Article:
Due to the surge in knife crime across Manchester in the last 5 years, Greater Manchester Police knew that change was needed to keep their community safe, they launched Operation Sycamore to take knives off the streets.

Since the start of Operation Sycamore in 2018, and since the formation of alliances with Wish.com, Royal Mail and the Forever Amnesty project, GMP has seen a significant decrease in knife-related offences. Three years since their initial call to arms, the vision of GMP going forward is to take an intervention-based approach and begin tackling the factors that turn young people to crime. 

  • In 2018, there were a record 6,196 knife related crimes committed across Manchester 
  • After receiving funding from the Home Office, the GMP implemented several strategies to tackle the rise in crime, including the creation of knife amnesty bins and the introduction of the Violence Reduction Unit 
  • Moving forward, GMP aim to enforce consistent youth interventions across the city and work with officers to understand the impact of trauma and childhood experiences 

The Challenge 

Between 2015 and 2018, incidences of knife crime increased nationally by 45%. Within Greater Manchester, there was a rise of 89%, with 6,196 knife-related incidents in 2018 alone [1].  

A notable case within the Manchester community was the fatal stabbing of Yousef Makki in Hale Barns in 2019, which highlighted the rise in offences committed by young people between 15-19 years old. [2] Following this, it became even more important to find out who the knife carriers were, where they were getting these weapons and when they were carrying them. 

The increase in knife crime was largely attributed to ease of access, the rise in possession and the amplification of conflict and violence via social media. In order to tackle these factors head-on, GMP was one of 18 forces to receive funding from the Home Office to help reduce the serious violence taking place across the city. 

The Solution 

Equipped with Government funding and support, GMP began working on multiple targets in their fight against knife crime.  

Operation Sycamore  

  • Firstly, GMP set up Operation Sycamore in 2018 which set out to:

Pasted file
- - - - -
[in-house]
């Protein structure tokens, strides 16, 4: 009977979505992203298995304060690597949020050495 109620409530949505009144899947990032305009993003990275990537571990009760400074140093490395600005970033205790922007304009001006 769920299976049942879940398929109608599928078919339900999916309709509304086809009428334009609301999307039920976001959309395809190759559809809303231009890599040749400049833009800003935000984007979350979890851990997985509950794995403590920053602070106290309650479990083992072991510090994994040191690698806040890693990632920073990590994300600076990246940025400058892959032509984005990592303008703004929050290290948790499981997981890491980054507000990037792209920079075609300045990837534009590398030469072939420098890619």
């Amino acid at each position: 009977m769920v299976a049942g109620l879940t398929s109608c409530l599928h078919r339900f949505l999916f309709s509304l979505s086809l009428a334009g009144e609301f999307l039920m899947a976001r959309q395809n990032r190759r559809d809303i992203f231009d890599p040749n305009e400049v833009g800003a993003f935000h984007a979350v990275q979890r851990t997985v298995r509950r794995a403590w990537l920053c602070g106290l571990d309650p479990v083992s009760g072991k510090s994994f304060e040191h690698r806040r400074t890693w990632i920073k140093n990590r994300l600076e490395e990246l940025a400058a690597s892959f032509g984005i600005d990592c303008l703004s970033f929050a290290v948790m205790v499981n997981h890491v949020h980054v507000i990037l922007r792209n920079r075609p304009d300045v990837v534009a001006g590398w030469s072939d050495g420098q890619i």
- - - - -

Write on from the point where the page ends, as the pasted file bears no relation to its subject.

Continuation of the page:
• Tackle and raise awareness of knife crime • Target young people and explain the consequences of getting involved in violent crime 
  • Reduce the number of hospital admissions in relation to knife incidents 

The whole operation was a partnership between GMP, youth services and education leads, forming a community-led approach to prevention and early intervention. Partners worked with schools to increase awareness of the consequences of getting involved in violent crime, identifying and working with young people at risk, and developing a community-led approach to prevention and early intervention. Additionally, a significant social media campaign was rolled out to support changing behaviours amongst young people. 

The Operation Concept (Op Concept) 

From 2-5th December 2019, the North West Regional Organised Crime Unit (ROCU) coordinated a week-long crackdown on knife crime with police officers from Cheshire, Cumbria, Greater Manchester, Lancashire, Merseyside and North Wales. 

During the week, over 100 cease and desist letters were issued across the North West. These notices aimed to educate potential buyers of illegal knives and discourage further offending. 

Working alongside the Royal Mail and NW ROCU weapons were also intercepted within the postal system with officers attending sorting offices. Within the first two hours of checking, 180 offensive weapons were seized. The potential purchasers of the weapons were then interviewed to find out why they were ordering them.  

GMP ran this operation again between Monday 11 May and Tuesday 30 June. This targeted activity resulted in the seizure of 98 illegal weapons and nine arrests [3]. 

The Violence Reduction Unit 

The Violence Reduction Unit was formed in 2019. Its intention was to bring together police, local authorities, youth services, health providers, schools and other criminal justice partners to tackle serious violence. This largely involved police carrying out targeted enforcement activity to seize weapons, intercept the illegal purchase of weapons and provide reassurance to communities affected by violent crime. 

A Pause Policing programme was introduced in which officers had designated areas for Stop and Searches conducted by both visible and undercover police. They also conducted weapons sweeps to understand where people might be hiding them (eg: outside probation centres where weapons are dropped before entering). While the aim was to mainly engage with young people and explain to them the possible consequences of carrying a knife, the searches resulted in over 1000 weapons being seized.